CANARY ISLANDS BREEDS THE CANARY ISLANDS BREEDS: PAST, PRESENT AND FUTURE

CANARY ISLANDS BREEDS THE CANARY ISLANDS BREEDS: PAST, PRESENT AND FUTURE RAZAS AUTOCTONAS DE LAS ISLAS CANARIAS: PASADO, PRESENTE Y FUTURO Fresno, M....
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CANARY ISLANDS BREEDS THE CANARY ISLANDS BREEDS: PAST, PRESENT AND FUTURE RAZAS AUTOCTONAS DE LAS ISLAS CANARIAS: PASADO, PRESENTE Y FUTURO Fresno, M. *, J.F. Capote *, M.E. Camacho **, N. Darmanin * and J.V. Delgado **. * Unidad de Producción Animal Pastos y Forrajes. C.I.T.A. Apartado 60. La Laguna. 38080 Santa Cruz de Tenerife. Spain. ** Departamento de Genética. Facultad de Veterinaria. Universidad de Córdoba. 14005 Córdoba. Spain

Additional Keywords

Palabras clave adicionales

Sheep. Pig. Goat. Cattle.

Oveja. Cerdo. Cabra. Vaca

SUMMARY We describe the means developed by official and private institutions for the conservation of Canary Breeds. We evaluate the response to concrete actions comparing the evolution of their census with presented at the Warwick Conference (1989).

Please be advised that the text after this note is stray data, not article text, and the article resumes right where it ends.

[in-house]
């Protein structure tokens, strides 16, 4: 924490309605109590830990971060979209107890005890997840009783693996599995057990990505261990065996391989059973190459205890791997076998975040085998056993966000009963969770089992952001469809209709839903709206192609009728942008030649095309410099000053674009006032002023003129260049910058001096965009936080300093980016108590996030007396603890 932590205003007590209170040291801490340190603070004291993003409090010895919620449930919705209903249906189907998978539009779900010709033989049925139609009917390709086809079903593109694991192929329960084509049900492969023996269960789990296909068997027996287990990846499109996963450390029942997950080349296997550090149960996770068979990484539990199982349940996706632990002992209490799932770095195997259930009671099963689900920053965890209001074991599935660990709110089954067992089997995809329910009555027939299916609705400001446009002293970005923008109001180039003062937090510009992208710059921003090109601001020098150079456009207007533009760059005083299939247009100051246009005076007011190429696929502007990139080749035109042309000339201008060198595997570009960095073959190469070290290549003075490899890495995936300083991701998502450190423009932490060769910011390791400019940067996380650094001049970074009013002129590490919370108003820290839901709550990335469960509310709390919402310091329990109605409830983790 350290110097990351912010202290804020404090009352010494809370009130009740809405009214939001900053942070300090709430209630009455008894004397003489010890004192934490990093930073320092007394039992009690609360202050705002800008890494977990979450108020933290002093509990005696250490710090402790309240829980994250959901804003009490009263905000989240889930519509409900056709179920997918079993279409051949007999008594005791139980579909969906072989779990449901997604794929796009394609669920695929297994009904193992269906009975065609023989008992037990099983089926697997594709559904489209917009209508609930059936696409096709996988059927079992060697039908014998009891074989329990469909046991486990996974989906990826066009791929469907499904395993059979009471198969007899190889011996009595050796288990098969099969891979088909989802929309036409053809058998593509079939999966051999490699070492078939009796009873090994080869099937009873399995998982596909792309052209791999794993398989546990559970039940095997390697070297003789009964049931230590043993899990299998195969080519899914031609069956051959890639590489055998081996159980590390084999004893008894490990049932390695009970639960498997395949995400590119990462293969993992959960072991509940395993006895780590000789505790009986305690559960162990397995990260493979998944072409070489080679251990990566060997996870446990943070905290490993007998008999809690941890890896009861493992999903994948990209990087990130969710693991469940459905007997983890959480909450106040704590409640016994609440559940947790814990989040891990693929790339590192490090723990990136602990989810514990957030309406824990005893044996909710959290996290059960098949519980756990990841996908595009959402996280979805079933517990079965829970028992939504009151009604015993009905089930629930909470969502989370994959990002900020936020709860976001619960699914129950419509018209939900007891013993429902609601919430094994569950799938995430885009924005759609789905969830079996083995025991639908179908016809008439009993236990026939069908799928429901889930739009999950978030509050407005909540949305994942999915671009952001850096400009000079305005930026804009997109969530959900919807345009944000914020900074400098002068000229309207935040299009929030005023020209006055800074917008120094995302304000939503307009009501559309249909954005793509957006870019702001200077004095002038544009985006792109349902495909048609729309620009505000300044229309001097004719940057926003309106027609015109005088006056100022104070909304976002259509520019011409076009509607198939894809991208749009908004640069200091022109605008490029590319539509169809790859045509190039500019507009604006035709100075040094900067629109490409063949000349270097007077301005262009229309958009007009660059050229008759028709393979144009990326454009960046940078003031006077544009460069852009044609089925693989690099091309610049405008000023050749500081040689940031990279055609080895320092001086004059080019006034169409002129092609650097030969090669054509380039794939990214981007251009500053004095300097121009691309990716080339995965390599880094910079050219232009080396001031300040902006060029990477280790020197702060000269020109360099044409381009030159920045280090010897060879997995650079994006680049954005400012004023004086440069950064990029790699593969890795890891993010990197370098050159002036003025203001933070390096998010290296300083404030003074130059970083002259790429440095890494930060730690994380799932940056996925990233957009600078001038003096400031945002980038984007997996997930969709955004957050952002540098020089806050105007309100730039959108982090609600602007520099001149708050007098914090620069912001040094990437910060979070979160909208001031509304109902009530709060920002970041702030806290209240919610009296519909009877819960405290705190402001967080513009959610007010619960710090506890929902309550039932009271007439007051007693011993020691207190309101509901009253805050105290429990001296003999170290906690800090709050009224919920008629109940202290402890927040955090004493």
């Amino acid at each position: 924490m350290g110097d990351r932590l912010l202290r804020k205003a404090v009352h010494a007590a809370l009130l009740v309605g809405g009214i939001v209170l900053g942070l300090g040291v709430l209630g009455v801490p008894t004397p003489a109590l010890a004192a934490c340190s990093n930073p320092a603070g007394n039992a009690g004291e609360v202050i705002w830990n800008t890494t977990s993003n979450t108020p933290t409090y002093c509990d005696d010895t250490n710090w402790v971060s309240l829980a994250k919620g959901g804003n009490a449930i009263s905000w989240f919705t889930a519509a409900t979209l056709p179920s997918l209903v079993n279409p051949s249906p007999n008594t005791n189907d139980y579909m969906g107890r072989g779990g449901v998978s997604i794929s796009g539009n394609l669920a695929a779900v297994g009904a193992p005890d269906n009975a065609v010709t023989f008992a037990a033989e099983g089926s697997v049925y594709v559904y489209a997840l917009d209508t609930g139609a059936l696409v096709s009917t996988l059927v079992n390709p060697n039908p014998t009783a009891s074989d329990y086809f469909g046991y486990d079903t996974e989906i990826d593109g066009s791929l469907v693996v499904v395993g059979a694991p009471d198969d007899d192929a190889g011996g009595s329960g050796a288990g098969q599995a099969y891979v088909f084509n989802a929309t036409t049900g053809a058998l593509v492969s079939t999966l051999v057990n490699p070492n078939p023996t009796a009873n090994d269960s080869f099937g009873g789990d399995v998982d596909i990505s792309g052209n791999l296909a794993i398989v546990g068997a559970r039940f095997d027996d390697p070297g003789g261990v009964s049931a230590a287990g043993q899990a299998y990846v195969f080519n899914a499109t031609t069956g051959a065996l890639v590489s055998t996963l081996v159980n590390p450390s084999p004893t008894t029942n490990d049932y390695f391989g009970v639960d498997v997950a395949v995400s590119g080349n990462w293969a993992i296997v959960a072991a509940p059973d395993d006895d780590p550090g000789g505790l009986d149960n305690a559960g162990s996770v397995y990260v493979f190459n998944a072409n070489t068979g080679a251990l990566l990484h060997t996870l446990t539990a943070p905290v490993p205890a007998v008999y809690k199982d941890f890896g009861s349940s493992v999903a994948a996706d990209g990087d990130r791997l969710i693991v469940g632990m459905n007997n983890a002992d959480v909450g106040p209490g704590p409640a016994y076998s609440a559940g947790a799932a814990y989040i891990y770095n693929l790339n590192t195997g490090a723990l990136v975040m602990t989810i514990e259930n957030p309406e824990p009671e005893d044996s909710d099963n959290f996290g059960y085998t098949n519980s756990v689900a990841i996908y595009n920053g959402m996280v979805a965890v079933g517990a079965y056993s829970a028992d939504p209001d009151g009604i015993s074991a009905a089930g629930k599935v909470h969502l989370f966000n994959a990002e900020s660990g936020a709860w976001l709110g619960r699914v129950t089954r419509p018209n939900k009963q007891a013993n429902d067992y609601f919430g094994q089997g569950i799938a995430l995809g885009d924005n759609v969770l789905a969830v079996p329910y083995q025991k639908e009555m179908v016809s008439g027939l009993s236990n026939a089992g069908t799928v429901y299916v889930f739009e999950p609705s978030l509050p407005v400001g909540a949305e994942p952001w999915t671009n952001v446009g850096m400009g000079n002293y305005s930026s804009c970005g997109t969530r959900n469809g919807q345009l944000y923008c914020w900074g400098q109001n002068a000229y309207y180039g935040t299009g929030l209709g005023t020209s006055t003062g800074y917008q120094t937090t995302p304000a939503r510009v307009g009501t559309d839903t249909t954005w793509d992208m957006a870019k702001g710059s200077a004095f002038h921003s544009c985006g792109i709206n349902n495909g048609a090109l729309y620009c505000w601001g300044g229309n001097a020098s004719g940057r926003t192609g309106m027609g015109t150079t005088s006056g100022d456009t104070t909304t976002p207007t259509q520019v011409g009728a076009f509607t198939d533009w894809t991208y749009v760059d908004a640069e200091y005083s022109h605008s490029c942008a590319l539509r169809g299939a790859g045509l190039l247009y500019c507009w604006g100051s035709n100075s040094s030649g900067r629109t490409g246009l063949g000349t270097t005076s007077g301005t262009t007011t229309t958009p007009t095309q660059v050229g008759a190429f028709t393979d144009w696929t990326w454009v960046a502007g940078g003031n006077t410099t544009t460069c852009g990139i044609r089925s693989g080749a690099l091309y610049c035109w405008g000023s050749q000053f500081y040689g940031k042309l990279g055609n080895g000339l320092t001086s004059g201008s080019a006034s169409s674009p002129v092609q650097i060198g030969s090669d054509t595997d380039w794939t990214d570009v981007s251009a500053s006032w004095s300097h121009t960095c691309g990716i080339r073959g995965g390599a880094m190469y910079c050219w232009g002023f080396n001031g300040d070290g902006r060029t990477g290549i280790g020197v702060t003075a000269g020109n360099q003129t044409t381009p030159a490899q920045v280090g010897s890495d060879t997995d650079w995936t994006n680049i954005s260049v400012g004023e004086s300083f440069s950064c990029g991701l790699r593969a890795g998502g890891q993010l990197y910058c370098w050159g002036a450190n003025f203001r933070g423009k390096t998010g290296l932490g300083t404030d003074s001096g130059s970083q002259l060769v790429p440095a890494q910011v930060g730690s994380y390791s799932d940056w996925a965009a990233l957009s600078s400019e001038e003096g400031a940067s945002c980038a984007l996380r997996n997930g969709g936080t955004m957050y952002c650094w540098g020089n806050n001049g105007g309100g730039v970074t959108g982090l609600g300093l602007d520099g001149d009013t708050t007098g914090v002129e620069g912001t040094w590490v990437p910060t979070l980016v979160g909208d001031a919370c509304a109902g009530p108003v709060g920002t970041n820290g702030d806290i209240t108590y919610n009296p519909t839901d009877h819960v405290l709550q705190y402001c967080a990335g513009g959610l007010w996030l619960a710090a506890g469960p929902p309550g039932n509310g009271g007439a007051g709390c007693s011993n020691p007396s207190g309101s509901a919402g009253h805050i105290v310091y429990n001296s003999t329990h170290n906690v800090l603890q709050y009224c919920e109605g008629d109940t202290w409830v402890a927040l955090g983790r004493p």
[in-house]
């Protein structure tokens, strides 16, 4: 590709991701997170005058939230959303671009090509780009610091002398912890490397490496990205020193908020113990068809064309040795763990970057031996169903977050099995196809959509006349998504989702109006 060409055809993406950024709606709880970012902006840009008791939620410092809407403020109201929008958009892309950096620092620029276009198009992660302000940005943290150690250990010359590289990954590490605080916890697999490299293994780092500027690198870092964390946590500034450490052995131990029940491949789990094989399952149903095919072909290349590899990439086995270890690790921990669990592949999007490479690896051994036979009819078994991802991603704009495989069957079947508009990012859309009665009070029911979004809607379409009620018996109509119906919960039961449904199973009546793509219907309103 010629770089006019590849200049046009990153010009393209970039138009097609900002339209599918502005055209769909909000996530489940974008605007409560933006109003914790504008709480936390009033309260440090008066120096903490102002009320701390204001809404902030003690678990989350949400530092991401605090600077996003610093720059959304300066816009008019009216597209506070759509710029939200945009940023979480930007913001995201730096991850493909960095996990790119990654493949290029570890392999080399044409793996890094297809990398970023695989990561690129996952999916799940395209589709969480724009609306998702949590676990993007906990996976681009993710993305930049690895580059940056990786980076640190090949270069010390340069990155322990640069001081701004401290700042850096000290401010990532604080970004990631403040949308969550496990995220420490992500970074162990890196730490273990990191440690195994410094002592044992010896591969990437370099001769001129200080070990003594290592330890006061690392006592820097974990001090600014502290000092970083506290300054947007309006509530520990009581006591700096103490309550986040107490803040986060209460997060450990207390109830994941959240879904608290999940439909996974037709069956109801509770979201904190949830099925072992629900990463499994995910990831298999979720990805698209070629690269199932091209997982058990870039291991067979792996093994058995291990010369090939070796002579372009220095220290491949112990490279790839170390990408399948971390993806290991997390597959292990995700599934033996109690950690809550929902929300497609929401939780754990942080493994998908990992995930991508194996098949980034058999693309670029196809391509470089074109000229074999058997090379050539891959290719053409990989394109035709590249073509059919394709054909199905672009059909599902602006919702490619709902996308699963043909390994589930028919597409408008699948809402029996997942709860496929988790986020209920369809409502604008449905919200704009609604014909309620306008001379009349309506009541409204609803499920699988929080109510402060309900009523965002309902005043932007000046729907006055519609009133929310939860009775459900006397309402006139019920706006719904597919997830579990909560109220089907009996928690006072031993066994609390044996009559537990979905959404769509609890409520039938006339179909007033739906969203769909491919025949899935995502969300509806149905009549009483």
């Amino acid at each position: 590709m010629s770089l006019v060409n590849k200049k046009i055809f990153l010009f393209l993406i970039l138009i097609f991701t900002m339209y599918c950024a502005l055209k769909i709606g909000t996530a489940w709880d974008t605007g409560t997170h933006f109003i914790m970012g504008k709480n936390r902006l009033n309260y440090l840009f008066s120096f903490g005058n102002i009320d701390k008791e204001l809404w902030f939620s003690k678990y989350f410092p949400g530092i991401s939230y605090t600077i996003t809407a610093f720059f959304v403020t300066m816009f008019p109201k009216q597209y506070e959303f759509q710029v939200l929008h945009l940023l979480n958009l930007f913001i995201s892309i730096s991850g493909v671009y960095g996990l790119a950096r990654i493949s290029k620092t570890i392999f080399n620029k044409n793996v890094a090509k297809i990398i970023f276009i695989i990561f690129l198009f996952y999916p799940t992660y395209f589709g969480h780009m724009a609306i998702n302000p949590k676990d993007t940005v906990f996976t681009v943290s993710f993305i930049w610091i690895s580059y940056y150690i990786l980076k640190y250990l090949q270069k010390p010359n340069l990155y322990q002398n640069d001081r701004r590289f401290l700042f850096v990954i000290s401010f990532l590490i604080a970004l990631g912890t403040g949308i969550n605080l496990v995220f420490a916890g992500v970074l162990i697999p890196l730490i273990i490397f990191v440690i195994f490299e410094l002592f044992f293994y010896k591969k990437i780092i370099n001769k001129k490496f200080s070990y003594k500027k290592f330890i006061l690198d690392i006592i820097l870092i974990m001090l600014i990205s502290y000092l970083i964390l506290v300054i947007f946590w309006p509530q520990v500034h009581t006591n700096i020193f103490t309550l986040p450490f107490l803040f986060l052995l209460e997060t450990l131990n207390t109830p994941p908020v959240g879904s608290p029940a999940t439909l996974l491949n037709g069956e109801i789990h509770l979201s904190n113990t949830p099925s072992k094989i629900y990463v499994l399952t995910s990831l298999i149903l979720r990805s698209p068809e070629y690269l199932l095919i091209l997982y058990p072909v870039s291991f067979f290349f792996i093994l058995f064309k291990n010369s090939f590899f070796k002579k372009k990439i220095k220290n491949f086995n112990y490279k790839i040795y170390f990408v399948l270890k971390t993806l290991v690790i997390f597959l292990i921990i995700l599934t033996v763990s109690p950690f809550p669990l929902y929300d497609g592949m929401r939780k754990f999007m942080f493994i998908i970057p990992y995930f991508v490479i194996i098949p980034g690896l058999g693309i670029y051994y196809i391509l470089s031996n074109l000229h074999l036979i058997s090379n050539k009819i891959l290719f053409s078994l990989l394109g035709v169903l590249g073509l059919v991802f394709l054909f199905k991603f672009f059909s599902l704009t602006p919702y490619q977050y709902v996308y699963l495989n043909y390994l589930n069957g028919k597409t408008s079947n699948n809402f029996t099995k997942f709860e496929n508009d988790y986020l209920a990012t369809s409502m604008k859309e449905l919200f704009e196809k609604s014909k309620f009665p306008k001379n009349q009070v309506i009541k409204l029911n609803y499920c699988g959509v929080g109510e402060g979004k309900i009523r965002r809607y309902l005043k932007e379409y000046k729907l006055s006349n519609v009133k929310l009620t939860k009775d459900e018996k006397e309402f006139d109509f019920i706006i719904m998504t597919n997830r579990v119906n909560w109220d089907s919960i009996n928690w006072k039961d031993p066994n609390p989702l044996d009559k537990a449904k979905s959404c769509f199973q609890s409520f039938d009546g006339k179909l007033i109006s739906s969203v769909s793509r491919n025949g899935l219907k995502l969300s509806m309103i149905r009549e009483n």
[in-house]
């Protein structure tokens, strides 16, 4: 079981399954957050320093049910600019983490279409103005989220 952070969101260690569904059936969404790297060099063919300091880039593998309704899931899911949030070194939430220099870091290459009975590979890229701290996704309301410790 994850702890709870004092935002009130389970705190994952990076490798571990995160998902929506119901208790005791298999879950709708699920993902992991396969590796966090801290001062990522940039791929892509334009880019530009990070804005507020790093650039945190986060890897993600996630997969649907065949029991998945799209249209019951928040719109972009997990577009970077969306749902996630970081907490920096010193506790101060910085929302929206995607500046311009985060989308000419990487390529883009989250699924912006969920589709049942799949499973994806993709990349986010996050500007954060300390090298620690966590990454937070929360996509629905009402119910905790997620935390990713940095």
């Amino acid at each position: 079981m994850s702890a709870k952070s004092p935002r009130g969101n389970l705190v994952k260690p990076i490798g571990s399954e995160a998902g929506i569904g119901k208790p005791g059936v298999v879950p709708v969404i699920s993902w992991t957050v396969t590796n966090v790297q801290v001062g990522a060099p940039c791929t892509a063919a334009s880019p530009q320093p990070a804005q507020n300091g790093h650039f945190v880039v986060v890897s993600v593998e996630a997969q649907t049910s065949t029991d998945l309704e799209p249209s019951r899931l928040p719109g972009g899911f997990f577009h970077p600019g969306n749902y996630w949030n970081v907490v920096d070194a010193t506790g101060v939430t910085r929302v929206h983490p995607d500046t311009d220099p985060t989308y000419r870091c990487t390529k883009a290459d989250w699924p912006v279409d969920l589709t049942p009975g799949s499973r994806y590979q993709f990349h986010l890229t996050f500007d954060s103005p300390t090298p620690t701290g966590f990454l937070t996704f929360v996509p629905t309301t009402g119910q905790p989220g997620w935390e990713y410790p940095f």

RESUMEN Se describen la evolución de las Razas autóctonas canarias y las medidas que se han de tomar de cara al futuro, tanto por organismos oficiales como por entidades particulares, para evitar el peligro de desaparición de dichas razas.

INTRODUCTION The Canary Archipielago (seven islands and six islets) is situated in the Northwest of Africa. There are no excessive climatic variations in temperature and trade winds bring sufficient humidity on those islands which are sufficiently high. The pluviometry is variable, thus favouring the establishment of diverse

microclimates, to which animal and vegetable species, have adapted developing diverse authochtonous breeds. Until the colonization towards the end of the XV th century, the archipielago was populated by people of different origins who exploited different animals, goats, sheep, pigs and dogs. Other breeds, including those which formed the basis of the European agrarian economy, such as equine and bovine, were introduced later. The America's discovery converted the Islands into a stopping off point for all the transoceanic routes of that time permitting contact with diverse cultures and their autocthonous breeds. The primitive autocthonous and imported animals which received foreign genetic inputs, developed into the ethnically different modern breeds. The majority of the canarian domestic animals are of virtually unknown origin, although three distinct models may be admited (Delgado et al, 1991): MODELS OF PREHISTORIC EXTRACTION. In this model we found animals which were developed from